New York Times - When the Obama administration announced last month that it would not add the greater sage grouse to the endangered species list, some conservation groups predictably criticized the ruling. “It’s a sign that politics as usual has taken over the process,” said Erik Molvar of WildEarth Guardians, which had lobbied to protect the bird. A more surprising development was that many other environmental organizations applauded the decision and the Interior Department’s proactive approach: With the threat of regulation under the Endangered Species Act hanging in the background, the department prodded states, federal agencies and private landowners to work together on a conservation plan that could make an endangered listing unnecessary.
New York Times - Environmentalists praised wildlife protections included in the sweeping Trans-Pacific Partnership trade deal announced Monday, calling them groundbreaking. They said the pact would strengthen international environmental enforcement agreements and could go a long way toward diminishing the illegal trade in certain plants and animals.
New York Times - After watching the price of oil and the size of their profits plunge, a dozen top executives from some of the nation’s largest oil exploration companies flew to Washington late last winter on an urgent mission: push Congress and the White House to allow unlimited exports of American crude oil. Now, their long-shot lobbying effort to repeal the 40-year-old export ban has gathered considerable momentum. Approval by the House is expected in the coming weeks, and two Senate committees have already endorsed the idea. The White House and Senate Democrats may still move to block it, but the fact that the legislation is even moving ahead in an era of extreme gridlock affirms the deep-pocketed oil industry’s durable power in nation’s capital.
New York Times - Speaker John A. Boehner announced Monday that the entire House would select his replacement on Oct. 29 and that all other openings in the House Republican leadership would be filled subsequent to that vote. The new schedule is a pronounced shift from plans to choose a Republican candidate for speaker and possibly a new majority leader and party whip on Thursday when Republicans are to gather to pick their choice for Mr. Boehner’s successor. Some conservatives have been clamoring for more time so they could identify other candidates.
New York Times - The Obama administration announced plans on Monday to step up the fight against illegal fishing, pollution and other crimes at sea, including the creation of two new national marine sanctuaries, one in Maryland and the other in Lake Michigan, the first in 15 years. Administration officials also said they intended to expand the use of satellites that track illegal activity by detecting night lights used by fishermen to attract fish, and committed to better track all seafood that enters American ports.
New York Times - The United States concluded a big trade agreement on Monday with 11 Pacific Rim countries, including Canada, Peru and Japan. It is impossible to know whether the deal known as the Trans-Pacific Partnership will be good for the American economy and average workers until the complete text is made public in the coming weeks. President Obama assures everyone that it will be. He has made the accord a centerpiece of his trade and foreign policies, arguing that it will strengthen American influence with Asian nations at a time China, which is not part of the deal, has become more assertive. Mr. Obama also insists that the agreement will be good for workers and businesses by forcing other nations to lower tariffs and other trade barriers imposed on American goods and services. But critics, including many Democrats in Congress, argue that it will encourage American companies to send more jobs to countries with low wages.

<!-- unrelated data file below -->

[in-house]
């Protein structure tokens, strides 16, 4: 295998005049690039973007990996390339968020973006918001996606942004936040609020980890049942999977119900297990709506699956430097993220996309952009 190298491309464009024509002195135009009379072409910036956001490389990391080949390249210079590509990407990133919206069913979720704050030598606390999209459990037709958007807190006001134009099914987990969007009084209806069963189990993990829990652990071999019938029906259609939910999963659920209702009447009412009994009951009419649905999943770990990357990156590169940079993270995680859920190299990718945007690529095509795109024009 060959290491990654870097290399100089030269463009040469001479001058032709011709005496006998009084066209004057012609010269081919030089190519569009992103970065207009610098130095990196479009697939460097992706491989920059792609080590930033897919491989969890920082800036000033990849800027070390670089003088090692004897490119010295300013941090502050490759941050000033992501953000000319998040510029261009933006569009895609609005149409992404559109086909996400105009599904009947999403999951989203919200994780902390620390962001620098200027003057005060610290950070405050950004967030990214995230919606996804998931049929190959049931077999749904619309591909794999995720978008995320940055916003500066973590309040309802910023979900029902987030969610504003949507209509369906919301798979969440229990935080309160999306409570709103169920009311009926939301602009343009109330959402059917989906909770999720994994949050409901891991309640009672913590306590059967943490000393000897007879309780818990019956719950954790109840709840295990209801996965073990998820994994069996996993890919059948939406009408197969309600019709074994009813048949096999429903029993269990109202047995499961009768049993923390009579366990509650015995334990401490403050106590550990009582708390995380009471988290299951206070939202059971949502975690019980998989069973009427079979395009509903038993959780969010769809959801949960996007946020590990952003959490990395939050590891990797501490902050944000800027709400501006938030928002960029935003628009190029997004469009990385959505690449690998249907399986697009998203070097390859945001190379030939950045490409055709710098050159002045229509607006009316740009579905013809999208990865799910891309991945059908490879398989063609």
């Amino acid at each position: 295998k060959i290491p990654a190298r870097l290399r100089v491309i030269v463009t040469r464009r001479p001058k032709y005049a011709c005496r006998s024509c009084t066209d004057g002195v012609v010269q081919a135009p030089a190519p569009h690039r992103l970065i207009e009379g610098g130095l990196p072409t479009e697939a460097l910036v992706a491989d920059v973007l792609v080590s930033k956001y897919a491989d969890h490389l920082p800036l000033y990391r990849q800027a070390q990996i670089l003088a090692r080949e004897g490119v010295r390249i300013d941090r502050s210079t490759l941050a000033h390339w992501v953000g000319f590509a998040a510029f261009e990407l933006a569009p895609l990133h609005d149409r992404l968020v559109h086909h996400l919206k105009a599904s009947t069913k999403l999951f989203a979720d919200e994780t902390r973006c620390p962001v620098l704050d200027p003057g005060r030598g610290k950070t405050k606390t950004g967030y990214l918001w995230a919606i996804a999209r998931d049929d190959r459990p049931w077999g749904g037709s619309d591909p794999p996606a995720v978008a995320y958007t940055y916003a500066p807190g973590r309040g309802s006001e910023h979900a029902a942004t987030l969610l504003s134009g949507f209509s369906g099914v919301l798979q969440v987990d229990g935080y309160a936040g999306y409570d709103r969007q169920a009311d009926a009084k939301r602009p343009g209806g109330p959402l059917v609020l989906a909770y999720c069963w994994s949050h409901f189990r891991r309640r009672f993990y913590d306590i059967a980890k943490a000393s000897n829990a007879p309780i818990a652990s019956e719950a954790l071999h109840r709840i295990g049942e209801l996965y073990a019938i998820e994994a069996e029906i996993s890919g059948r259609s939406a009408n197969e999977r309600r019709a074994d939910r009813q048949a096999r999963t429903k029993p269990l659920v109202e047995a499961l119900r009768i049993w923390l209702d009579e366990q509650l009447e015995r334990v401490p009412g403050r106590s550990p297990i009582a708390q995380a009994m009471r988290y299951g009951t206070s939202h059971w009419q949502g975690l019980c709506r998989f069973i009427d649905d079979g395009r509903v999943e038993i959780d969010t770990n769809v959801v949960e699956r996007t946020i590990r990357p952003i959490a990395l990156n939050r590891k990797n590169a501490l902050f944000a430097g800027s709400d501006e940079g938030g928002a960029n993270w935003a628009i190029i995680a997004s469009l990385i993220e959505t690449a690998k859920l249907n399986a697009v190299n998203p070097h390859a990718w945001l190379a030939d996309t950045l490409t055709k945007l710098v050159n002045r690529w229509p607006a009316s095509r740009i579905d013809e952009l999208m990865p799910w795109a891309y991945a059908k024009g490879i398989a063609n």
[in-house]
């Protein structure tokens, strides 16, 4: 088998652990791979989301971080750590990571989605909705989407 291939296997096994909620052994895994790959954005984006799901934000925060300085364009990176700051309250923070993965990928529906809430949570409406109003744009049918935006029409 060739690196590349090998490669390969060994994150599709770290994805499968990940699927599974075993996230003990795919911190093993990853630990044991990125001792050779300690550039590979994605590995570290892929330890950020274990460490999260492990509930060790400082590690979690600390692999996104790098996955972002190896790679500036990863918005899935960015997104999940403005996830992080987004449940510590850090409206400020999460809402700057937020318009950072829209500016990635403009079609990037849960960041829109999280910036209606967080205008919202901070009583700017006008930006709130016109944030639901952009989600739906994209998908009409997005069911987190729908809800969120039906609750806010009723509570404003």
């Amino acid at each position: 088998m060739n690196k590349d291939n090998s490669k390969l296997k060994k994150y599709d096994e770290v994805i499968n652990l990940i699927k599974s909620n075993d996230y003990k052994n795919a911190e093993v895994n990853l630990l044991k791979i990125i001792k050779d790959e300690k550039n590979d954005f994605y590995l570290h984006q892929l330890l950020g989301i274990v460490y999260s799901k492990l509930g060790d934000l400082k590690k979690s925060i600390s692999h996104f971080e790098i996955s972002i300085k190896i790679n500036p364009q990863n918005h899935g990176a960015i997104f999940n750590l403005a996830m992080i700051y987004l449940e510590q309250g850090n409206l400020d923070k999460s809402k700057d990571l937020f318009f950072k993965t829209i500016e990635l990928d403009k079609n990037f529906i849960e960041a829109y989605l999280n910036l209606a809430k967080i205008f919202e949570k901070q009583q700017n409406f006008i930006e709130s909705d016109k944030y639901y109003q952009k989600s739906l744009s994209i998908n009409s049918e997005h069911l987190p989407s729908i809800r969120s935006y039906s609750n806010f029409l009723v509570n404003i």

New York Times - The South Carolinians walked along the bridge over the Congaree River, hoods up against the pelting rain, their heads cast downward to marvel at the red-brown water churning violently below them. They had never seen the river so turbid. They had never seen it rise like this, up near the tips of the light poles of the river walk park that meanders along its western bank. They had never seen a hole like the one that blew through the side of the nearby Columbia Canal.
Wall Street Journal - The Obama administration said Monday it has finalized the terms of a record $20.8 billion dollar settlement with BP PLC over the 2010 Deepwater Horizon oil spill in the Gulf of Mexico. The announcement by top officials at the Justice, Commerce, Agriculture and Interior departments, along with the Environmental Protection Agency, puts the final touches on the biggest pollution penalty in U.S. history. A consent decree was filed in federal court in New Orleans Monday morning outlining the settlement terms.
Wall Street Journal - Oil prices oscillated in volatile trading on Tuesday as investors searched for clues about the impact of the continuing global glut of crude. Comments by industry executives and reports about a potential meeting between Russia and the Organization of the Petroleum Exporting Countries to discuss the conditions on the oil market provided some support to prices. Analysts were cautious about the prospects for such a meeting because the global battle for market share shows no signs of ending soon. While U.S. production has started to decline this year, other major suppliers like Russia and Saudi Arabia, OPEC’s most important member, have kept the crude taps wide open.
Wall Street Journal - Days of gusting wind and pounding surf have caused severe beach erosion in many spots along the New Jersey shore. Some beaches, including ones devastated by superstorm Sandy three years ago and not yet replenished, appear to have lost most of their sand. And in many places where protective dunes stood between the ocean and homes, the surf cut large cliffs into the sand, leaving drop-offs of as much as 10 feet. Bay Head lost much of its sand, and walkways that once led down to the beach now dangle in midair. The beaches weren’t wide before the storm, and Bay Head is one of several shore communities resisting a U.S. Army Corps of Engineers plan to widen beaches and construct protective sand dunes. The residents don’t want the dunes to block their oceanfront views, and they object to the government taking their private property by eminent domain.